What was/is the most reliable IC engine of all time?

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As far as common gasoline engines go, the 2 valve Ford modular engines are among the longest lasting when "real work" is required of the powerplant. Toyota V8's also last. It was very common for local modular powered delivery vans to reach 900K abusive miles. The best 5.4 I know of was 1.2 million miles.

I know there is a lot of love for the classic six cylinder engines, but they did not really last as long in actual use as the modular engines did. In our ladder, work and small crane trucks, the six cylinder classic engines really struggled to make the miles. And in our sister company's delivery service, the replacement of the sixes with the modulars was a huge step forward in engine lifespan.

Something to keep in mind, the Ford modular truck version of the engines had more robust connecting rods, with full floating piston pins and much tougher pistons, equipped with thin, full tension, hard chrome faced rings. The block is a unique very high quality cast iron (very low wear rates) and was designed to be very dimensionally stable with it's deep skirt design. It's no surprise they last so long, they are very, very well made to do so.

The secret to long modular engine life was really simple, regular oil changes with a quality oil of sufficient viscosity. It should come as no surprise the 1.2 million mile van used 10W-40.

So, that's my vote, Ford's 4.6 and 5.4 2 valve, modular TRUCK engine.
 
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Buick 215 V8. All aluminum, developed in the 50's, put into production in the 60's. Rights purchased by British Leyland who continued to build and enhance the engine until it's last gasp in 2004. Sure, the Brits ruined it with the electronics however the basic engine is almost impossible to kill.
head gaskets can’t take any overheating, wet intake, cams and rocker arms made of cheese. the overbore engines had block cracking issues.

at 200k miles they are already tired but it’s pretty remarkable an engine originally designed for throwaway 60s compact cars could even get that far. every buick small block that came after followed the 215 pattern.
 
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I have to recommend the 4-cylinder 1.9-liter VE TDIs sold by Volkswagen from 1996 to 2003 (in the US).

The cars themselves are rusting away but the engines seem to last forever. Even a rusty one with 300k-400k mile but good maintenance records can sell for $2500 in the current market, while nice ones sometimes $6,000-$8000. These were cars that cost around $17,000 when new.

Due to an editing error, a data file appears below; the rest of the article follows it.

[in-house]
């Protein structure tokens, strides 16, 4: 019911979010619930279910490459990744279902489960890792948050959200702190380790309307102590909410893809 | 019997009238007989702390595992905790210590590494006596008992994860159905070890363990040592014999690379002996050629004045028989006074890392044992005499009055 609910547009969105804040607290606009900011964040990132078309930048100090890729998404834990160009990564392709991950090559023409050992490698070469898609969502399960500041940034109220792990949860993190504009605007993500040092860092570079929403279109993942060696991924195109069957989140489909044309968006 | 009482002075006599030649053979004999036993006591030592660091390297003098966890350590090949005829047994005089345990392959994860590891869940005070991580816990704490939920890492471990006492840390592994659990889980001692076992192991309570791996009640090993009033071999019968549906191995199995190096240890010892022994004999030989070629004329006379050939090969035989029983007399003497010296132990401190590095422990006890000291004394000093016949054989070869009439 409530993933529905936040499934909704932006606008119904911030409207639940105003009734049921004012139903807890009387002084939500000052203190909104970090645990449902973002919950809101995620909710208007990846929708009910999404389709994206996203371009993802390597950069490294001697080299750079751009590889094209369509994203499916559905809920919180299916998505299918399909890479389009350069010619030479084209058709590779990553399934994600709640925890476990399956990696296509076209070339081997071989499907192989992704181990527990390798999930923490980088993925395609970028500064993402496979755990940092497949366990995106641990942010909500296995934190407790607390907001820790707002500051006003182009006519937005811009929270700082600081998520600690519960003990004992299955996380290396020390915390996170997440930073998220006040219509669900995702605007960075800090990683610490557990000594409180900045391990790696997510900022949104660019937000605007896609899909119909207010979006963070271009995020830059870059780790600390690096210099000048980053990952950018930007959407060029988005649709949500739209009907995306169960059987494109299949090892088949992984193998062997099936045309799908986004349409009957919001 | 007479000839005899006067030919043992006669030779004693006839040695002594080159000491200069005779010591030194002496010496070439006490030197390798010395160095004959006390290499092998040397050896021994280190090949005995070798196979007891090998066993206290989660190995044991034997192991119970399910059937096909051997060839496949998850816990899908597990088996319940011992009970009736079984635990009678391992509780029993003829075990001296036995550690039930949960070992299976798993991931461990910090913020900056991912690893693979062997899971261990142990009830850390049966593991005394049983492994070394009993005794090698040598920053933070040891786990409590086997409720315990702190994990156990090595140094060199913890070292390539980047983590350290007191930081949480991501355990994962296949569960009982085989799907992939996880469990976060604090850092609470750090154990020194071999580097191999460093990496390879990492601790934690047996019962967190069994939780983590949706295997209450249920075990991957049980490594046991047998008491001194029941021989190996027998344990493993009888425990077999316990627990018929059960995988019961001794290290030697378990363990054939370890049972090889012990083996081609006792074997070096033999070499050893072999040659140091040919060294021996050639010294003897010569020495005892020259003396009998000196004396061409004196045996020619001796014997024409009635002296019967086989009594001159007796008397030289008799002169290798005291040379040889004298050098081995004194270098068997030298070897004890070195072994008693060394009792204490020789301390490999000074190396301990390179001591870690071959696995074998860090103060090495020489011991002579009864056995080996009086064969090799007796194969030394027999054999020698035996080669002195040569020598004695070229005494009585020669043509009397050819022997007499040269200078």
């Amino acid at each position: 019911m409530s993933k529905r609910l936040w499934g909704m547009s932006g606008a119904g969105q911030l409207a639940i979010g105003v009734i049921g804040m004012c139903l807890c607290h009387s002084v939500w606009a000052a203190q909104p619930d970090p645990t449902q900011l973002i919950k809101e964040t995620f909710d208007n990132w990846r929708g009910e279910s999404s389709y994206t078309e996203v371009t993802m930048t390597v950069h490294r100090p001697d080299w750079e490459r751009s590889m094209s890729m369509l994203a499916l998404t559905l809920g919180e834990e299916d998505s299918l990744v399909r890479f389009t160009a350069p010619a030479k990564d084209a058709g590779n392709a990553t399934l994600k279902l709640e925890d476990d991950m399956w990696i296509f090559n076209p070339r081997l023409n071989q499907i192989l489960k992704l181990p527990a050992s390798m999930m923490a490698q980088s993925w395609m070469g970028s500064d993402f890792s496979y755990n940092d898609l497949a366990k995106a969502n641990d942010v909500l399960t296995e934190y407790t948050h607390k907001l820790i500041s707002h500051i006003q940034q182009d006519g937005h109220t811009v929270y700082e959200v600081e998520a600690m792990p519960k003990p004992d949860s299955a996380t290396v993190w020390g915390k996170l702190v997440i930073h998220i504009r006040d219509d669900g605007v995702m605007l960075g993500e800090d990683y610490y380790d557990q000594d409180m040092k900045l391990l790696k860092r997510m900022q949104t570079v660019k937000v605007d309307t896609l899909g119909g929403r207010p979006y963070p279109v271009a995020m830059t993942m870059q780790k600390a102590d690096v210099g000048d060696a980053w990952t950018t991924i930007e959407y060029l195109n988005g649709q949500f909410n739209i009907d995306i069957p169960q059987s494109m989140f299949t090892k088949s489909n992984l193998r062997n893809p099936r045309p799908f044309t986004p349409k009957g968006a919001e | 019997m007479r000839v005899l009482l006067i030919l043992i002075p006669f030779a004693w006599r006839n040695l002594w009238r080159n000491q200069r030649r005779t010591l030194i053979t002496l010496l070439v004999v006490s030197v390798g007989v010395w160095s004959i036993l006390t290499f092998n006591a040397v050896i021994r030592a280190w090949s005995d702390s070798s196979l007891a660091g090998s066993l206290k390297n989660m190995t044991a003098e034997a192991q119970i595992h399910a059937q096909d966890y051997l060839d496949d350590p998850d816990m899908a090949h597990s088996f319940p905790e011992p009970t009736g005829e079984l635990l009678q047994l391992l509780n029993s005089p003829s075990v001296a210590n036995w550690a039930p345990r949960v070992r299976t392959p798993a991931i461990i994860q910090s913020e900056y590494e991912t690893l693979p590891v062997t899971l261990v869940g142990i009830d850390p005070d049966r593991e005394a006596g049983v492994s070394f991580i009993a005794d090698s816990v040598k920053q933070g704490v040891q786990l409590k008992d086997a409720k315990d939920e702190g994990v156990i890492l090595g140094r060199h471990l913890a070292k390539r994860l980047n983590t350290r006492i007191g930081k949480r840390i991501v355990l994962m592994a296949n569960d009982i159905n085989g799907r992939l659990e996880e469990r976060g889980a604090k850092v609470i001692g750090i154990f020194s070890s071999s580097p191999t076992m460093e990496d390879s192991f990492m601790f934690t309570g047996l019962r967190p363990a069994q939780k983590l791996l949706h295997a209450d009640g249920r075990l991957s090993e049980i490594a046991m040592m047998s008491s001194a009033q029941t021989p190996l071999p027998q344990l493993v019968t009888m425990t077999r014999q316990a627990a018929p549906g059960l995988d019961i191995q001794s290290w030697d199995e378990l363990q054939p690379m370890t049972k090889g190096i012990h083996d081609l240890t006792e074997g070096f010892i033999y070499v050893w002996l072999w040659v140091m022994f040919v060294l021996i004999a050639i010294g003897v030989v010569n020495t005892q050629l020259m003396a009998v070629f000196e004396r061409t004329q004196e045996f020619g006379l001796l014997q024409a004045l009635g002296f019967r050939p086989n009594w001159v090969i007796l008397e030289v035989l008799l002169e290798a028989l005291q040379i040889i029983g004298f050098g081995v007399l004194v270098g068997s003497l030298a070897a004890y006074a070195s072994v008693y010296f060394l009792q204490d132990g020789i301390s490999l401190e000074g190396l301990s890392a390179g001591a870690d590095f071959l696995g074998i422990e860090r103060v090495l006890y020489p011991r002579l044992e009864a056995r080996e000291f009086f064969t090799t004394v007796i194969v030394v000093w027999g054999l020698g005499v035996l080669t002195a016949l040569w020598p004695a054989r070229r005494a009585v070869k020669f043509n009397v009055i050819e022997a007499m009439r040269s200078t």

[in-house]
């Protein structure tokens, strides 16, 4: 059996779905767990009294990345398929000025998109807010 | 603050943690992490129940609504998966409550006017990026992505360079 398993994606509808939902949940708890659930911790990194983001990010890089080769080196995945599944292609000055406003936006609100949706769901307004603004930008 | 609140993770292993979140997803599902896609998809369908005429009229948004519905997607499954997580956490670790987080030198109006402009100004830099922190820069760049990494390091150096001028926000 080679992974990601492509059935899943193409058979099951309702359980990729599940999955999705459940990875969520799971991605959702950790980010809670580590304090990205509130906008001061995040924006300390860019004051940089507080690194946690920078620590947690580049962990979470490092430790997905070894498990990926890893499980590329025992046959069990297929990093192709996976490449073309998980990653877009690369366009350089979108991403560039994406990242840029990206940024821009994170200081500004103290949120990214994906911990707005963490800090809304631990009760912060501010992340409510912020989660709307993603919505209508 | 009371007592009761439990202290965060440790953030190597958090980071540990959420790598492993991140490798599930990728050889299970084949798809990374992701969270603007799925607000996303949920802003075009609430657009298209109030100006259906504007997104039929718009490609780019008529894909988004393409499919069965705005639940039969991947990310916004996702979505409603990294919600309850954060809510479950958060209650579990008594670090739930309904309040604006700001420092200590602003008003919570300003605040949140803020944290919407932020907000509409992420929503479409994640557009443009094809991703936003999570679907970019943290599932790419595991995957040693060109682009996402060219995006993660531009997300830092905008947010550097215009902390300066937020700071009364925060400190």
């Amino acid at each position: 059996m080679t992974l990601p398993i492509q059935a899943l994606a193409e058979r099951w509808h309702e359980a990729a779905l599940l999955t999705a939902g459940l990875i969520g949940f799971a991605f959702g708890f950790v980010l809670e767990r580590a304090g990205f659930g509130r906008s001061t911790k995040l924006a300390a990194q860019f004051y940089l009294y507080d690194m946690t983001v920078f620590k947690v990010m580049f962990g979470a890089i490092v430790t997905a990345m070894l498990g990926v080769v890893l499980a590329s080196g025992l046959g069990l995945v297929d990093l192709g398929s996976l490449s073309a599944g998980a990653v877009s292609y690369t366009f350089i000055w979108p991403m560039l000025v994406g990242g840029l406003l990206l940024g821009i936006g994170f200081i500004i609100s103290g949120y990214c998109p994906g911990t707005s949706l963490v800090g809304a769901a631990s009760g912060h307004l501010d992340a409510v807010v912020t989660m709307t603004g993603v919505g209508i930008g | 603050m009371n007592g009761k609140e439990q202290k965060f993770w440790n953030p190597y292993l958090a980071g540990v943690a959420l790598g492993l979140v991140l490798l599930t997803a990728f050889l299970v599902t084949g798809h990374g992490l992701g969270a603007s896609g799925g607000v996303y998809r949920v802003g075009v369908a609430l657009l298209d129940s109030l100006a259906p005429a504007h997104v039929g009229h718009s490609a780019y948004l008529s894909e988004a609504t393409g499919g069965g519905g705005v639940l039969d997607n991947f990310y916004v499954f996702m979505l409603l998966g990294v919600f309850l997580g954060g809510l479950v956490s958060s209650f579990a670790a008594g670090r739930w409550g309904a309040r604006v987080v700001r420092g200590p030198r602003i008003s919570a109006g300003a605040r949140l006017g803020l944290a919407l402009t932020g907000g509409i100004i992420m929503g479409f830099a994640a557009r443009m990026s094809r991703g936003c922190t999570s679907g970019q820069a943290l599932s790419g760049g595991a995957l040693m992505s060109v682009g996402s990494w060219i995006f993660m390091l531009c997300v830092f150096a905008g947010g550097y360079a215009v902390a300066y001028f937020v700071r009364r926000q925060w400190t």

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Some good entries and I don't know the answers but I see some trends.

I didn't see anything modern, or Audi, or BMW, or VW, or Benz listed. I might have overlooked it, but so much for "German engineering, overbuilt, blah blah blah."

If I were an engineer making the best engines I could, I would take a list such as this, take the best elements of the best most robust engines made, and simply improve upon them where necessary without any major redesigns which might make the design not as good.

And this puzzles me. Why do we have so many poorly designed engines, transmissions, and widgets in the world when we know what truly works and what does not, yet we seem to continue to try to make junk when the formulas have been nearly perfected?
The VW 3.6 is pretty solid, and we can't forget the old 2.0 (naturally aspirated). Other than that most of their turbo offerings have had a checkered past. They have been updated and improved upon over the years and they make some of the best turbocharged 4 cylinders in the industry IMO. However, to expect 250K+ trouble free miles like an old Honda / Toyota N.A. 4 cylinder is rational. There's just a lot more going on under the hood.
 
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Honda XR400R
For over 12 years I have been beating on my 2003 model in hot dusty gnarly conditions and it still runs perfect. No oil leaks, no oil consumption, no weird noises, starts easy, good power, etc. I bought it used and by this point I would expect some signs of wear but I don't see any. It gets normal maintenance only. Pretty amazing really, especially for an air-cooled engine that sees a lot of low speed, high stress conditions. I guess it has a few things going for it... large oil capacity, oil cooler, relatively low compression, no emissions equipment, plus it's a Honda.